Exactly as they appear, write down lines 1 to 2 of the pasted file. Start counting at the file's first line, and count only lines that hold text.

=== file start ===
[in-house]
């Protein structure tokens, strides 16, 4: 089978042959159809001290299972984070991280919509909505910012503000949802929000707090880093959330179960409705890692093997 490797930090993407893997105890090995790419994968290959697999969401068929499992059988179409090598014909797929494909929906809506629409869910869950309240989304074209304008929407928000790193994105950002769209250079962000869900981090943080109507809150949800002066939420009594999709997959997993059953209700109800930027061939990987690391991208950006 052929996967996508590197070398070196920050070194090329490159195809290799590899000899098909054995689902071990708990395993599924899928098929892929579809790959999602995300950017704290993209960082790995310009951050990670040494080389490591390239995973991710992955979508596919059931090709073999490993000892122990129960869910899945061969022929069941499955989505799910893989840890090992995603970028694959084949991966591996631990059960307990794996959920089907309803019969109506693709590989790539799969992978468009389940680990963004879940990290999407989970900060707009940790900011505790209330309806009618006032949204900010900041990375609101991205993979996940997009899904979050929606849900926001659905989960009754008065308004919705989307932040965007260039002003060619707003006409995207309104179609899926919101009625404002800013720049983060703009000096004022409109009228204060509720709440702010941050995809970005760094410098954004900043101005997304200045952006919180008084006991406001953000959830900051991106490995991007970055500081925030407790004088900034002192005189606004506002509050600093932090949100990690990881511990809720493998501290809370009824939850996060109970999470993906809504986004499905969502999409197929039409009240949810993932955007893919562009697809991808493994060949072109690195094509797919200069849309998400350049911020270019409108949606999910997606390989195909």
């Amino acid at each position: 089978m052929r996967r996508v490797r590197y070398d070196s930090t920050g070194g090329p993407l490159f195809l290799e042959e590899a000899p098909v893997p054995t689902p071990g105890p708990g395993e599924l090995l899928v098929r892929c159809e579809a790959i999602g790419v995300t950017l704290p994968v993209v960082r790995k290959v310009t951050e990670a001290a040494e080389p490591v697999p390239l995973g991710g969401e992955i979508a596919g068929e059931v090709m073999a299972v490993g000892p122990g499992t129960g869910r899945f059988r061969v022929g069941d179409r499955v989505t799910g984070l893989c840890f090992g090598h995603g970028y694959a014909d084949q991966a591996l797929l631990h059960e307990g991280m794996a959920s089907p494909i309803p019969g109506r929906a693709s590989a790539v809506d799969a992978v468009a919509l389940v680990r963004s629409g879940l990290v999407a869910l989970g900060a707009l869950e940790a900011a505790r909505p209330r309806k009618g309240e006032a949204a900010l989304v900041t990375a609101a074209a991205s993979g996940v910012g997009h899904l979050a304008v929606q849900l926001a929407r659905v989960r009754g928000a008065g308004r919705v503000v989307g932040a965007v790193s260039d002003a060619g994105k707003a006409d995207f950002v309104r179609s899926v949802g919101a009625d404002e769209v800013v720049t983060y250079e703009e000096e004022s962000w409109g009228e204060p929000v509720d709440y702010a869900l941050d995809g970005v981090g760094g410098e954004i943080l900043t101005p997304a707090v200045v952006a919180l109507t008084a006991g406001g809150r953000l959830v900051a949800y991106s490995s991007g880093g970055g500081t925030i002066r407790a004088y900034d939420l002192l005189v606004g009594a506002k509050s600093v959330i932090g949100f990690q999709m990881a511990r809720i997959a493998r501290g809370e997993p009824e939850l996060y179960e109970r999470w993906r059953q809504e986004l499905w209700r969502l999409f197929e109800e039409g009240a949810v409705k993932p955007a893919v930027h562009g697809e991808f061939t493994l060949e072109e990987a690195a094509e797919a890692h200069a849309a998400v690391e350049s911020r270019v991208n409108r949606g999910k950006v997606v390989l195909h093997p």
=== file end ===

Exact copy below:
[in-house]
């Protein structure tokens, strides 16, 4: 089978042959159809001290299972984070991280919509909505910012503000949802929000707090880093959330179960409705890692093997 490797930090993407893997105890090995790419994968290959697999969401068929499992059988179409090598014909797929494909929906809506629409869910869950309240989304074209304008929407928000790193994105950002769209250079962000869900981090943080109507809150949800002066939420009594999709997959997993059953209700109800930027061939990987690391991208950006 052929996967996508590197070398070196920050070194090329490159195809290799590899000899098909054995689902071990708990395993599924899928098929892929579809790959999602995300950017704290993209960082790995310009951050990670040494080389490591390239995973991710992955979508596919059931090709073999490993000892122990129960869910899945061969022929069941499955989505799910893989840890090992995603970028694959084949991966591996631990059960307990794996959920089907309803019969109506693709590989790539799969992978468009389940680990963004879940990290999407989970900060707009940790900011505790209330309806009618006032949204900010900041990375609101991205993979996940997009899904979050929606849900926001659905989960009754008065308004919705989307932040965007260039002003060619707003006409995207309104179609899926919101009625404002800013720049983060703009000096004022409109009228204060509720709440702010941050995809970005760094410098954004900043101005997304200045952006919180008084006991406001953000959830900051991106490995991007970055500081925030407790004088900034002192005189606004506002509050600093932090949100990690990881511990809720493998501290809370009824939850996060109970999470993906809504986004499905969502999409197929039409009240949810993932955007893919562009697809991808493994060949072109690195094509797919200069849309998400350049911020270019409108949606999910997606390989195909």